Things are marching on with the MuSeq sequencer for the MU style modular synth. The pre-production PCB is assembled (couple of extra mod wires).
MuSeq has a number of modes and features, so I’ll explain them here;
- 2 Channels of sequencing, A & B (channel A shown above)
- Channel A has the following modes;
- Note (1V oct but scaled to 12 notes)
- Step Length (variable from 1/32 to 1/1 with triplets)
- Gate triggers (1, 2 or 3) commonly called “ratchetting”
- Gate On/Off
- Channel B is linked to Channel A, but still has the following modes
- Note or CV (512 value resolution)
- Gate Triggers (1,2 or 3) same as channel A
- Gate On/Off
- Legato Mode
- you can change the first step,
- the last step
- direction (forward, backward, pendulum, Fwd/bck and Random currently)
- Syncable from MIDI or internal clock currently, will be adding Sync24, USB MIDI sync and also a pulse input from other modules in your system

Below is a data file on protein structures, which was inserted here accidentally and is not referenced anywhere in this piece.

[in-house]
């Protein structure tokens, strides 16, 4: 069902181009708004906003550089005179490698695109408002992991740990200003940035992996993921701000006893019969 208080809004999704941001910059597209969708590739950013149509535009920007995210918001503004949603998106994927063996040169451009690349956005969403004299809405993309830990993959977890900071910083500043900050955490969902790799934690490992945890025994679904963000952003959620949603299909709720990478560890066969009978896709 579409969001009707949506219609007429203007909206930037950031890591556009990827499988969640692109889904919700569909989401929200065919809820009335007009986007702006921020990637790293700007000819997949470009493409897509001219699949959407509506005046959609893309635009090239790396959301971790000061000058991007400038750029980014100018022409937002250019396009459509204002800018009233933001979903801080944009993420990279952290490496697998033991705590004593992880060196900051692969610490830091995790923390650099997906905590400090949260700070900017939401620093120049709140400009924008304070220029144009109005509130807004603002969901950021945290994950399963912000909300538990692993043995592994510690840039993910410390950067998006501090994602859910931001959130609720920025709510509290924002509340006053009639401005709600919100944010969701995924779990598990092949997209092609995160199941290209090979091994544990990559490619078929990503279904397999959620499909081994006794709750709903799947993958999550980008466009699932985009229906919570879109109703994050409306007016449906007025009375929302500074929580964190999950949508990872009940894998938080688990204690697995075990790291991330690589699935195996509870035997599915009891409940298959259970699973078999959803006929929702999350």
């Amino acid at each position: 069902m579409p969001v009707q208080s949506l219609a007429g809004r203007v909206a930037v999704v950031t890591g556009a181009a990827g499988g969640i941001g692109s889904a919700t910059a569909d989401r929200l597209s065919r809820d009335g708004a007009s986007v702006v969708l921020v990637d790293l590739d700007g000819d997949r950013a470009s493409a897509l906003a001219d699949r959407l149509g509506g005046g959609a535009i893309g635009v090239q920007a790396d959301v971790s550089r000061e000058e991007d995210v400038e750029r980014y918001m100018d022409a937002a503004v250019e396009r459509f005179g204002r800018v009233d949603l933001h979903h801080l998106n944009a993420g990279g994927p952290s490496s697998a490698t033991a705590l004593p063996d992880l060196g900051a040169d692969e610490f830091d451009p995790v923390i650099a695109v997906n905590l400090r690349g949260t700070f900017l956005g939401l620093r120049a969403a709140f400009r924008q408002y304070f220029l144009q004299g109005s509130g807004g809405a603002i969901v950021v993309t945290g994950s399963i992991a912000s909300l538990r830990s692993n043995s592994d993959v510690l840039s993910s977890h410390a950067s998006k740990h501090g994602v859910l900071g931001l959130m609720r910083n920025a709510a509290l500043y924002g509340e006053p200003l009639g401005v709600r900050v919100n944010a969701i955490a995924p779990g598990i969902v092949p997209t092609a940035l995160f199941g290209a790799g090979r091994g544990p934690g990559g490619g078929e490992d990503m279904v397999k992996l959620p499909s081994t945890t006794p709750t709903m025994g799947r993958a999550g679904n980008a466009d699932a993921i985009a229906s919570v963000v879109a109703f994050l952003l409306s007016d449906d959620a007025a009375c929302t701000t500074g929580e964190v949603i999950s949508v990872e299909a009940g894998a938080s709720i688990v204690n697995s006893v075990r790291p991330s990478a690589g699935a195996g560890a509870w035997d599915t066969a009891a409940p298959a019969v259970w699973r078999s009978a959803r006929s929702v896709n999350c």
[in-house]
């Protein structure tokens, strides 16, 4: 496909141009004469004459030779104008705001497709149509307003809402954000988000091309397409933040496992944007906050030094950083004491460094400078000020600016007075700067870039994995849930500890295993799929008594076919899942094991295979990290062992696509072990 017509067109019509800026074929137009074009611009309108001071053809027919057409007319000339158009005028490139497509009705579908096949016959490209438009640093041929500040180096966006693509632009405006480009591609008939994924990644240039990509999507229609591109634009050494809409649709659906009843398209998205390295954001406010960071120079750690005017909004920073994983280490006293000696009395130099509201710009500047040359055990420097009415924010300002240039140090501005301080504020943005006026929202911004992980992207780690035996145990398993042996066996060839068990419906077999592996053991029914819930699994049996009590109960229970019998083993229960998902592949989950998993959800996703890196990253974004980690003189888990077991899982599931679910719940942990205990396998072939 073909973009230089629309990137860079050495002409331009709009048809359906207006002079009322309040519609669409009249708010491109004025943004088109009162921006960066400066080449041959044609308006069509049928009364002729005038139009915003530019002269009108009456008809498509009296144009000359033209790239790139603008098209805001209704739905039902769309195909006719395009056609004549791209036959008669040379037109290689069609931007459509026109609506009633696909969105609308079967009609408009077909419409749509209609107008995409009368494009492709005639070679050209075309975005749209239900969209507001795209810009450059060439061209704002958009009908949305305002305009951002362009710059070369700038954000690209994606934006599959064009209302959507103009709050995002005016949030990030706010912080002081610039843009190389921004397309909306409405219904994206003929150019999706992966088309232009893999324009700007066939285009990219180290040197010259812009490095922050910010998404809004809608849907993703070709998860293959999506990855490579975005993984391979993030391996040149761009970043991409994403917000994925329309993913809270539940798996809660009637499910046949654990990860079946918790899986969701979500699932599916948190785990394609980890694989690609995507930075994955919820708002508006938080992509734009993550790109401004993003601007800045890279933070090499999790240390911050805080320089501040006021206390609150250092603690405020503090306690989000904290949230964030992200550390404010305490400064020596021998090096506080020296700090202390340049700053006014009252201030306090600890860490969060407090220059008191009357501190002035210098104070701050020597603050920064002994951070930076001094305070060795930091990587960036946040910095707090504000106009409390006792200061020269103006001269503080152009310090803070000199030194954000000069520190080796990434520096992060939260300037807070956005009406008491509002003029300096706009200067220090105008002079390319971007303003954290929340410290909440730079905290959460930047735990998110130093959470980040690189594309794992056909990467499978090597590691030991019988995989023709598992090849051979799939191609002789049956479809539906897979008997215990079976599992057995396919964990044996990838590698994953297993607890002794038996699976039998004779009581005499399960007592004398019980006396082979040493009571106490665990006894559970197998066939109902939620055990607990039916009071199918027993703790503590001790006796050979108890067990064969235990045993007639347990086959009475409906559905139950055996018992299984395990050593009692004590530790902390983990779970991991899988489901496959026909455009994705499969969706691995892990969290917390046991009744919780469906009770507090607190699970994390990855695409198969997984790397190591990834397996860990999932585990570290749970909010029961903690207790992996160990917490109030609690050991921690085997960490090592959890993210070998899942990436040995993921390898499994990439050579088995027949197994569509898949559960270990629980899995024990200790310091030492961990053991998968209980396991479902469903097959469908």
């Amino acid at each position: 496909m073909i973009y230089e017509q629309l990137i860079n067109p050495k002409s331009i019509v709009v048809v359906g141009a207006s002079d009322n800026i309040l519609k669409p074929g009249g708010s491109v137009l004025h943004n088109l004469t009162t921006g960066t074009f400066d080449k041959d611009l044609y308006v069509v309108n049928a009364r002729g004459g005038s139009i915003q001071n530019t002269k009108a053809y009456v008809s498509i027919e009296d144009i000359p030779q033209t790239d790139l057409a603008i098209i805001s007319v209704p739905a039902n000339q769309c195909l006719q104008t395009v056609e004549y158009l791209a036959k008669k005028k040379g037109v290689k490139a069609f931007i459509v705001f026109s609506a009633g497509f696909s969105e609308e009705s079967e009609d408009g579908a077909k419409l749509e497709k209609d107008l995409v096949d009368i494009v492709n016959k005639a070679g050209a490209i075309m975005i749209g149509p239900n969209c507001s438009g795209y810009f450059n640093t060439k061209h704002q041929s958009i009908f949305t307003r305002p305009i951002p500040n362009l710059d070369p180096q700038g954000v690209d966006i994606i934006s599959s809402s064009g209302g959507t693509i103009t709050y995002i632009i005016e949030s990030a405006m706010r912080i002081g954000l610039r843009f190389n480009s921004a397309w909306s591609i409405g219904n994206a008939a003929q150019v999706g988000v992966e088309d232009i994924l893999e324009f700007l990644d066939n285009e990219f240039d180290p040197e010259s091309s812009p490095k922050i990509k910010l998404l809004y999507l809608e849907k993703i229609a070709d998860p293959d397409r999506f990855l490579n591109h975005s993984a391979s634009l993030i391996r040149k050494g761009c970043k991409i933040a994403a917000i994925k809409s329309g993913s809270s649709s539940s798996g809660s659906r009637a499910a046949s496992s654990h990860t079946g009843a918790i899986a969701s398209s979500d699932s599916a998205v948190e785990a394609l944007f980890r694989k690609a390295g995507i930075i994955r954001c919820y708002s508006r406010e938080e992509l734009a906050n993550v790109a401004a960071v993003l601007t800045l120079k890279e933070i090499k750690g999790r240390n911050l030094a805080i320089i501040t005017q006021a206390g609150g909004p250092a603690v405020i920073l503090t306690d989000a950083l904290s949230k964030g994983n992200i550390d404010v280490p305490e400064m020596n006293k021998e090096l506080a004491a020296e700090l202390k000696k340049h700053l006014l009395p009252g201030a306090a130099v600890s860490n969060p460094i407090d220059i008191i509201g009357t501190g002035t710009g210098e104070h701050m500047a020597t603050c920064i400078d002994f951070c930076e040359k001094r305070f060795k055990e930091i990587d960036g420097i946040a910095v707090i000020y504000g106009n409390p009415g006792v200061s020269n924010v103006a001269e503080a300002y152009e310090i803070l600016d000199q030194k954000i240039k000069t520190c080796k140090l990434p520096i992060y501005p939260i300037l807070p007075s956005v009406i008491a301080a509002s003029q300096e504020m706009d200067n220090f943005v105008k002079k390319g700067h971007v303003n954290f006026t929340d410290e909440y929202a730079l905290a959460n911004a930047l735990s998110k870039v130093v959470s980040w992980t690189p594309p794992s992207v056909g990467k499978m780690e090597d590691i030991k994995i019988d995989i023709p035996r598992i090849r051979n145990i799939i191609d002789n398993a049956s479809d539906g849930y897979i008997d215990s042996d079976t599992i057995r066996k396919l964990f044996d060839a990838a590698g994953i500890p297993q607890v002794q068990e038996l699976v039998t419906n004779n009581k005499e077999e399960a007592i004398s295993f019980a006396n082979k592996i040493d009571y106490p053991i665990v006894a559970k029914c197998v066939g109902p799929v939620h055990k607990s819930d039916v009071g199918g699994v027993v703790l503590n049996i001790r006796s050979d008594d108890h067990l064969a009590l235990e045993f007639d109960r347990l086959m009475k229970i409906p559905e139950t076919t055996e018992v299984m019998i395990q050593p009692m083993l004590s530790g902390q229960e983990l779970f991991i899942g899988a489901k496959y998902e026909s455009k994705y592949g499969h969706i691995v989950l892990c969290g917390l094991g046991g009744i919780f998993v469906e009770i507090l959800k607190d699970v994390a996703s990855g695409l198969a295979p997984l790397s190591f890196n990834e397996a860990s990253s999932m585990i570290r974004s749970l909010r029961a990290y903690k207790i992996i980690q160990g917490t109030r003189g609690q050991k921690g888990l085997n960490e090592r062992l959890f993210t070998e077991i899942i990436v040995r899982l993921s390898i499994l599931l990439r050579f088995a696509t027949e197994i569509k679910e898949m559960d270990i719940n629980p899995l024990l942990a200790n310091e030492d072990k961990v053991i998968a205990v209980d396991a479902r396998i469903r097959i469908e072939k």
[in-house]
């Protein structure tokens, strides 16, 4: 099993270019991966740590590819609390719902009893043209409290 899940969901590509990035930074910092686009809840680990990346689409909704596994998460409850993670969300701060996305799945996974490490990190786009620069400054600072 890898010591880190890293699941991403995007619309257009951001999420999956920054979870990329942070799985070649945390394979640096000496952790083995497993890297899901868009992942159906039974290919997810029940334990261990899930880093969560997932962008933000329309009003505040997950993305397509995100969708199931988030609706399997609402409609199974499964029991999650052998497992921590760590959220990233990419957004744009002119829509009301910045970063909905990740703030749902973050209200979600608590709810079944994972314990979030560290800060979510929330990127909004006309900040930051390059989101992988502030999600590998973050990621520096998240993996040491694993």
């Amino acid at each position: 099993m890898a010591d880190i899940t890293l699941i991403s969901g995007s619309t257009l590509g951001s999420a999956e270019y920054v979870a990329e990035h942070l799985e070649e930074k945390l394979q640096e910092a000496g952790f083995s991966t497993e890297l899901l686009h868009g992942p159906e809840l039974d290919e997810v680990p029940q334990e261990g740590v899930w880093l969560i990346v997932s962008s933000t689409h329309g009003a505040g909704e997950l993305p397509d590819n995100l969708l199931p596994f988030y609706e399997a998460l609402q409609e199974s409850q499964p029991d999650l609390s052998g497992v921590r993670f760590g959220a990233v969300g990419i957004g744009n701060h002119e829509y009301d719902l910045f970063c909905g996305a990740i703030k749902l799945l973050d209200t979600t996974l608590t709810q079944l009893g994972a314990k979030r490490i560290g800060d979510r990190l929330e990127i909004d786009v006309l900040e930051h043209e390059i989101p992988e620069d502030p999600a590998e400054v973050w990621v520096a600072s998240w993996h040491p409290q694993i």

- Digital output (x2), one for Run/Stop and one for clock out (from 1 beat per bar down to 32 beats per bar)
- Inputs (x2), can be used for Tempo, Channel A note, run stop, clock input, pattern change.
- Bank play mode, this lets you chain up to 8 patterns together, with the added advantage that you can enable/disable patterns on the fly and set a number of repeats for each pattern. So you could have pattern 1 play 3 times, skip patterns 2 & 3 and then play pattern 4 once, then skip patterns 5,6,7 & 8 and go back to pattern 1.
- Loading and saving of 8 banks of 8 patterns to an SD Card in text format, making it easy to share patterns.
- USB updatable
There’s a way to go with the software but most of the features listed above are already in. I’m confident by the time the first production run arrives I’ll have got everything in.
One of the main goals for this was to make things smaller, I love sequencers, but loosing 8U of rack space to get 2 or 3 channels of fairly limited sequencing didn’t really appeal.
MuSeq is 3U wide and has two channels and of course you can get up to 64 steps per channel with variable gate lengths without sacrificing a channel to do that!
I’ve endeavoured to keep the “analogue sequencer” feel as much as possible, but sometimes I think adding some digital into the mix makes for a truly powerful sequencer.
Below are a few images from the prototype showing the various “pages” which are selected by the knob just below the tempo knob.
More updates as they happen!